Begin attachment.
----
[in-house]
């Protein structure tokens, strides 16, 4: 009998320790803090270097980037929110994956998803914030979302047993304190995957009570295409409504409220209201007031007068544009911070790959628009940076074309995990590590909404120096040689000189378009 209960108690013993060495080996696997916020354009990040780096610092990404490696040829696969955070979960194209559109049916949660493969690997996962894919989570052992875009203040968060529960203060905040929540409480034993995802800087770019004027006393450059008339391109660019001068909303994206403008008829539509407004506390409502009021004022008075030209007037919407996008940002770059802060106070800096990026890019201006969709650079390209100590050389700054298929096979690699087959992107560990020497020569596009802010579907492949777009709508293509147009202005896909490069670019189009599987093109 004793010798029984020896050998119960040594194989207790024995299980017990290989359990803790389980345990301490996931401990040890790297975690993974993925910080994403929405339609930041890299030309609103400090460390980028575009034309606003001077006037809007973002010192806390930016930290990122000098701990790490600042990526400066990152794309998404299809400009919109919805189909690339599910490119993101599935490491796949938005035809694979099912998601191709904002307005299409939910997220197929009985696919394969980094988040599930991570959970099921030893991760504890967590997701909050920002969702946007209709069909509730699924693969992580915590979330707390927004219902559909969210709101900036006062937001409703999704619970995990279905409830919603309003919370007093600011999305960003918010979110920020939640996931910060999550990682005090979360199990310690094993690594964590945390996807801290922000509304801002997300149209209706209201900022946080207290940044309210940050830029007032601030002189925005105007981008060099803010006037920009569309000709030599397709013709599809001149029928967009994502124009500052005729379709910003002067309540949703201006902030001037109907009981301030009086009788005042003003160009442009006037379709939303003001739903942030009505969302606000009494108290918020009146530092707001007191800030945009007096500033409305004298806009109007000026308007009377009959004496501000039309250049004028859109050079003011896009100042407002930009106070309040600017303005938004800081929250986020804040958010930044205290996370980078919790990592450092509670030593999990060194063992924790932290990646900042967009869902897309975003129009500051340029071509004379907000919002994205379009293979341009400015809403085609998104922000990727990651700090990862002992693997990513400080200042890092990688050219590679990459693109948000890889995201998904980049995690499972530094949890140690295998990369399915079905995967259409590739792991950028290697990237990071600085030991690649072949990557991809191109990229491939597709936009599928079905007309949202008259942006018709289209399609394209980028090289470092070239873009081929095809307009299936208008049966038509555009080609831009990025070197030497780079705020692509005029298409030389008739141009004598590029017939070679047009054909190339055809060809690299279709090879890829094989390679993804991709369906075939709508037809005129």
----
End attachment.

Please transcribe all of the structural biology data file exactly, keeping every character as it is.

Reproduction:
[in-house]
């Protein structure tokens, strides 16, 4: 009998320790803090270097980037929110994956998803914030979302047993304190995957009570295409409504409220209201007031007068544009911070790959628009940076074309995990590590909404120096040689000189378009 209960108690013993060495080996696997916020354009990040780096610092990404490696040829696969955070979960194209559109049916949660493969690997996962894919989570052992875009203040968060529960203060905040929540409480034993995802800087770019004027006393450059008339391109660019001068909303994206403008008829539509407004506390409502009021004022008075030209007037919407996008940002770059802060106070800096990026890019201006969709650079390209100590050389700054298929096979690699087959992107560990020497020569596009802010579907492949777009709508293509147009202005896909490069670019189009599987093109 004793010798029984020896050998119960040594194989207790024995299980017990290989359990803790389980345990301490996931401990040890790297975690993974993925910080994403929405339609930041890299030309609103400090460390980028575009034309606003001077006037809007973002010192806390930016930290990122000098701990790490600042990526400066990152794309998404299809400009919109919805189909690339599910490119993101599935490491796949938005035809694979099912998601191709904002307005299409939910997220197929009985696919394969980094988040599930991570959970099921030893991760504890967590997701909050920002969702946007209709069909509730699924693969992580915590979330707390927004219902559909969210709101900036006062937001409703999704619970995990279905409830919603309003919370007093600011999305960003918010979110920020939640996931910060999550990682005090979360199990310690094993690594964590945390996807801290922000509304801002997300149209209706209201900022946080207290940044309210940050830029007032601030002189925005105007981008060099803010006037920009569309000709030599397709013709599809001149029928967009994502124009500052005729379709910003002067309540949703201006902030001037109907009981301030009086009788005042003003160009442009006037379709939303003001739903942030009505969302606000009494108290918020009146530092707001007191800030945009007096500033409305004298806009109007000026308007009377009959004496501000039309250049004028859109050079003011896009100042407002930009106070309040600017303005938004800081929250986020804040958010930044205290996370980078919790990592450092509670030593999990060194063992924790932290990646900042967009869902897309975003129009500051340029071509004379907000919002994205379009293979341009400015809403085609998104922000990727990651700090990862002992693997990513400080200042890092990688050219590679990459693109948000890889995201998904980049995690499972530094949890140690295998990369399915079905995967259409590739792991950028290697990237990071600085030991690649072949990557991809191109990229491939597709936009599928079905007309949202008259942006018709289209399609394209980028090289470092070239873009081929095809307009299936208008049966038509555009080609831009990025070197030497780079705020692509005029298409030389008739141009004598590029017939070679047009054909190339055809060809690299279709090879890829094989390679993804991709369906075939709508037809005129």